Friday, November 04, 2005

Final Installment: Appendix II and References and Abbreviations

(This concludes the serialization of Kassim Ahmad’s thesis, “Characterisation In Hikayat HangTuah.” – MBM)



[This synopsis is based on the Balai Pustaka edition (1958). Djakarta.]

HANG TUAH migrated with his parents from Sungai Ujung to Bintan. At about ten he became closely associated with four other boys (Hang Jebat, Hang Kasturi, Hang Lekir and Hang Lekiu) of his age. They grew up together and became fast friends. For their extraordinary daring and courage they were soon taken into the royal service. (pp. 1-43).

By the order of the Sultan the whole kingdom with all its subjects moved to Melaka. The Sultan installed his younger brother as Raja Muda, but soon condemned him for an alleged act treason. The disgraced prince was invited to become king in the land of Kalinga (benua Keling). (pp. 43-96).

The royal mission to obtain the hand of Tun Teja having failed, Patih Karma Wijaya, a one-tine Javanese minister, proposed a match between his present master and the daughter of Batara Majapahit, Raden Mas Ayu. The proposal was well received on both sides and preparations for the marriage were made. The Sultan, accompanied by Tuah and other officers, came to Majapahit. Tuah fought a duel with the famous Javanese warrior, Tamang Sari, and obtained his magic keris. The victory won for himself the title of Laksamana form Seri Batara. While the marriage celebrations were taking place, Tuah and his four friends went to Mt. Meria Pura to study asceticism and the warrior art under Sang Pertala. When they came back, they took revenge on Seri Batara and Patih Gajah Mada (who had been plotting against Tuah’s life) by breaking into the former’s private garden.

Laksamana then became the Sultan’s favourite and aroused jealousy among some officials including Patih Karam Wijaya. A case of disloyalty was framed against him and the Sultan ordered his execution. However, the Bendahara secretly advised him to go into exile. (pp. 177-180).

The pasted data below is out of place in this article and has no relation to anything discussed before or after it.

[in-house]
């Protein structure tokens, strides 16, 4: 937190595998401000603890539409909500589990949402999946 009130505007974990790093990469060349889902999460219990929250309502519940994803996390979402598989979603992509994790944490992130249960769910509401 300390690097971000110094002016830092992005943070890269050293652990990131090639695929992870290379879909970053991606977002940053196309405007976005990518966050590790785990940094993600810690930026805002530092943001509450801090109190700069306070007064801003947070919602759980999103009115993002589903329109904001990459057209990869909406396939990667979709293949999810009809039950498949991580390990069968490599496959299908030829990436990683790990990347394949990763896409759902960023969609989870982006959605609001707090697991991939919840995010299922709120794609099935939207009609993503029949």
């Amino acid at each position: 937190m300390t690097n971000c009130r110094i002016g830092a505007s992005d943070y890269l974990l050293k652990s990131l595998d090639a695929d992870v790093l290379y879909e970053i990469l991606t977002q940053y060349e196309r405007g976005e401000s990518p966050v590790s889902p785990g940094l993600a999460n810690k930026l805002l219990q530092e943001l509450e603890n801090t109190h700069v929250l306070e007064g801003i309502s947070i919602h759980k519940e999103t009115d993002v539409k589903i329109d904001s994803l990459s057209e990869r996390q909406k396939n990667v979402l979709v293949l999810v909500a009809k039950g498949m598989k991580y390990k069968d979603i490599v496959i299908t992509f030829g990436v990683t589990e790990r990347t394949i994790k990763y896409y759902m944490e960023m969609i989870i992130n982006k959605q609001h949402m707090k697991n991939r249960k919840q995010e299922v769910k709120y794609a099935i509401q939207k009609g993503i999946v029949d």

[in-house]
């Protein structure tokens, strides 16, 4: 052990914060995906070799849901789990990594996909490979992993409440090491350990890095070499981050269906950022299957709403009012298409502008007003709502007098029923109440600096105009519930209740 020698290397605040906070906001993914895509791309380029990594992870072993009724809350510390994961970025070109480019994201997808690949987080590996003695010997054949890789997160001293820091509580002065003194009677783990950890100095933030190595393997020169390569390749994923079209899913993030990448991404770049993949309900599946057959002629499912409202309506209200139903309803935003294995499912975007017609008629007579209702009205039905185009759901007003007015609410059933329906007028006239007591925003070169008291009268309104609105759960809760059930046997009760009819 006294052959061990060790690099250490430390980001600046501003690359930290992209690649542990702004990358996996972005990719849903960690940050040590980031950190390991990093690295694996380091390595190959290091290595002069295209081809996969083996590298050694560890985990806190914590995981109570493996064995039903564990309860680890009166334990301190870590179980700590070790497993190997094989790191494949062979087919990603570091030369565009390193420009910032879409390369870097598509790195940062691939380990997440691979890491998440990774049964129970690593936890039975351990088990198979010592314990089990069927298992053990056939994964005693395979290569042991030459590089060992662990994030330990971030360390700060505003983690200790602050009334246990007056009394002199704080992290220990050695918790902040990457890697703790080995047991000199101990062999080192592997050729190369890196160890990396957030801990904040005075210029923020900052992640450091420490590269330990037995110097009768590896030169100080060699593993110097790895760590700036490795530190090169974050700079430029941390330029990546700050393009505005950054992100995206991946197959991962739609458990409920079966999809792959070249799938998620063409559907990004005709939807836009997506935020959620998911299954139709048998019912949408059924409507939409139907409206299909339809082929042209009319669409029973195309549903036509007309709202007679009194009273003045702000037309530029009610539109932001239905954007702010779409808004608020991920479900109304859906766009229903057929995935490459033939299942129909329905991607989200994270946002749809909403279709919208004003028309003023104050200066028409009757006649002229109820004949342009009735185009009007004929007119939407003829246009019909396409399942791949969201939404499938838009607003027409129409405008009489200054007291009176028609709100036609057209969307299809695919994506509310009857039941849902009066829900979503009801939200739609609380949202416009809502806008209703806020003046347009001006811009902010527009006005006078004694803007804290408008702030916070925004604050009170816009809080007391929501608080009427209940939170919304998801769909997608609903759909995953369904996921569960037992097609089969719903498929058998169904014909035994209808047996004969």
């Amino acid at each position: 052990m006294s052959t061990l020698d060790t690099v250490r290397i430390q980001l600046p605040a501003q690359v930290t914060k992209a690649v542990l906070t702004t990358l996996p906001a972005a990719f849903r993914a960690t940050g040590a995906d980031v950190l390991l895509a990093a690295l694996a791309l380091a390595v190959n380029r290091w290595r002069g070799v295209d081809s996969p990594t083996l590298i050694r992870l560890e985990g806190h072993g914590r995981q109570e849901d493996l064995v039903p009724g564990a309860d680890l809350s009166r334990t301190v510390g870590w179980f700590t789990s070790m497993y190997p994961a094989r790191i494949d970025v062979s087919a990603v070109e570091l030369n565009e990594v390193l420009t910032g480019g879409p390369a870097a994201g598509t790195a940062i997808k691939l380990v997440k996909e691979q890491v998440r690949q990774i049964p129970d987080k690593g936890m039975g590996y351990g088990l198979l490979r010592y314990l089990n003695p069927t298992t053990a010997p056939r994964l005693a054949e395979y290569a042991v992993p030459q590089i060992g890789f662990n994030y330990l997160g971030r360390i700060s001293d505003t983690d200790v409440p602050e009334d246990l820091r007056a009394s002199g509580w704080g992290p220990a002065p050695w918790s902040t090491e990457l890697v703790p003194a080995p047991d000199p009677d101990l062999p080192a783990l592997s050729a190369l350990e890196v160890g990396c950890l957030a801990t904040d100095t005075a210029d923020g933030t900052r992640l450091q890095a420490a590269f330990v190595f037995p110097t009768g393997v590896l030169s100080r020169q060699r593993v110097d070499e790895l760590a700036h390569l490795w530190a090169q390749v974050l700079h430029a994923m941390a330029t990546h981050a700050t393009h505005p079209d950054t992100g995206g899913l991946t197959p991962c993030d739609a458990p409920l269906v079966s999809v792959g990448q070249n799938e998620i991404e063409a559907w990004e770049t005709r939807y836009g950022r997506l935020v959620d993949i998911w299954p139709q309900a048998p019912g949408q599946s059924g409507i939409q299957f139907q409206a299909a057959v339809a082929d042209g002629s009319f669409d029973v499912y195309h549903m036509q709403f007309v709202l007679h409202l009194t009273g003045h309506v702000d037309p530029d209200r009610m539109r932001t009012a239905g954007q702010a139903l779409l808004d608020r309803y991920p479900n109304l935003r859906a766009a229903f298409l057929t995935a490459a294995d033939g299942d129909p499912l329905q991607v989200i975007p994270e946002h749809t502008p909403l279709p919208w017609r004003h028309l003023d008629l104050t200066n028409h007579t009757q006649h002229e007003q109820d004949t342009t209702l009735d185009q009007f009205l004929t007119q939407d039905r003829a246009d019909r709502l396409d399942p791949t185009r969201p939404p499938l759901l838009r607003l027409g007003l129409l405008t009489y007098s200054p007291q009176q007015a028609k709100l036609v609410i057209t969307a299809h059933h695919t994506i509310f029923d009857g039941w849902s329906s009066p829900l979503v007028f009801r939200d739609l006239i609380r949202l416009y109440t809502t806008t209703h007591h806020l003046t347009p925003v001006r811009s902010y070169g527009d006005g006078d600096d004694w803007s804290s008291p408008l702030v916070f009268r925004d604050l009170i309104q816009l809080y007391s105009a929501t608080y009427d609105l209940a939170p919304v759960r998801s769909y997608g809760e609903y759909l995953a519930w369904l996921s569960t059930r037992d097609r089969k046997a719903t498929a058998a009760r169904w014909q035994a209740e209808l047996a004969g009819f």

Tuah went to Inderapura and established a few useful contacts. He got in touch with Tun Teja, the daughter of Bendahara Seri Buanan, who once had refused to marry Raja Melaka but who was now the reluctant fiancée of Megat Panji Alma. He applied love-charms to her and she immediately fell for him. She even followed him to Melaka. In Melaka Tuah handed her over to the Sultan and thus regained his master’s favour.

The news of Teja’s elopement was transmitted to Megat Panji Alam in Terengganu. He therefore set out to take his revenge on the Sultan of Melaka. The Laksamana intercepted him in Inderapura where he was killed. (pp. 221-38).

Meanhwile Raden Mas Ayu had given brirth to twosons: raden Bahar dan Raden Bachar. (pp. 238-247).

Seri Betara soon heard of Raja Melaka’s marriage to Tun Teja. Hew as furious. Envoys were sent ostensibly to find out whether all was not well with Melaka since his son-in-law had not communicated with Majapahit for so long. In actual fact their task was to oblige the Sultan to come to Majapahit so that due action could be taken for his implied insult on Seri Batera’s daughter. (pp. 247-269).

The envoys did succeed in their task. Soon the Sultan, accompanied by his best officers, came to Majapahit. Numerous but barely concealed attempts were made to kill Tuah (and thereby to force Raja Melaka t pay homage to Majapahit); all failed. The sultan returned safely in the end. (pp.2270-293).

But Patih Gajah Mada did not stop there. He sent Merga Paksi with six other warriors to Melaka to destroy it by subversion. The Laksamana caught Marga Paksi at his game and killed him and all his men. (pp. 294-301).